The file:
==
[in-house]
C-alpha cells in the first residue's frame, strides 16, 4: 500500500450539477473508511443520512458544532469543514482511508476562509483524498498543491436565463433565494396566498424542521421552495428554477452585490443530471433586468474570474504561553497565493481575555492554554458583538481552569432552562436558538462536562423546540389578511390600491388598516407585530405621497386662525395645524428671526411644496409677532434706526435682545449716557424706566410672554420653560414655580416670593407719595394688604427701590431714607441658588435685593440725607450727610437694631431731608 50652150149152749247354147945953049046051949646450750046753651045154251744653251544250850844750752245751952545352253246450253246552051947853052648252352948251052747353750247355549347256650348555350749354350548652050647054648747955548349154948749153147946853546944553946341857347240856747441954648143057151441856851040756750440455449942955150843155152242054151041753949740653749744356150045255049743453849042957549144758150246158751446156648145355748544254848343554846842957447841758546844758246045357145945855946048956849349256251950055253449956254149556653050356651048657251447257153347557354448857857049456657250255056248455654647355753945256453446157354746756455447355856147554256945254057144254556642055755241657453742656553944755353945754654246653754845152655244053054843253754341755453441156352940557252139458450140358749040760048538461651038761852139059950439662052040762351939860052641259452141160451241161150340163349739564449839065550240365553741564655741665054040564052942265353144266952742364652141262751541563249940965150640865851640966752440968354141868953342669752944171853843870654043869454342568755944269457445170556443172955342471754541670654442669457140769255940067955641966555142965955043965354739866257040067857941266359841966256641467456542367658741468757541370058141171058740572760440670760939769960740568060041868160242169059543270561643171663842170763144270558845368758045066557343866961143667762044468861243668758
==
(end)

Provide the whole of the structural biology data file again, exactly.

[in-house]
C-alpha cells in the first residue's frame, strides 16, 4: 500500500450539477473508511443520512458544532469543514482511508476562509483524498498543491436565463433565494396566498424542521421552495428554477452585490443530471433586468474570474504561553497565493481575555492554554458583538481552569432552562436558538462536562423546540389578511390600491388598516407585530405621497386662525395645524428671526411644496409677532434706526435682545449716557424706566410672554420653560414655580416670593407719595394688604427701590431714607441658588435685593440725607450727610437694631431731608 50652150149152749247354147945953049046051949646450750046753651045154251744653251544250850844750752245751952545352253246450253246552051947853052648252352948251052747353750247355549347256650348555350749354350548652050647054648747955548349154948749153147946853546944553946341857347240856747441954648143057151441856851040756750440455449942955150843155152242054151041753949740653749744356150045255049743453849042957549144758150246158751446156648145355748544254848343554846842957447841758546844758246045357145945855946048956849349256251950055253449956254149556653050356651048657251447257153347557354448857857049456657250255056248455654647355753945256453446157354746756455447355856147554256945254057144254556642055755241657453742656553944755353945754654246653754845152655244053054843253754341755453441156352940557252139458450140358749040760048538461651038761852139059950439662052040762351939860052641259452141160451241161150340163349739564449839065550240365553741564655741665054040564052942265353144266952742364652141262751541563249940965150640865851640966752440968354141868953342669752944171853843870654043869454342568755944269457445170556443172955342471754541670654442669457140769255940067955641966555142965955043965354739866257040067857941266359841966256641467456542367658741468757541370058141171058740572760440670760939769960740568060041868160242169059543270561643171663842170763144270558845368758045066557343866961143667762044468861243668758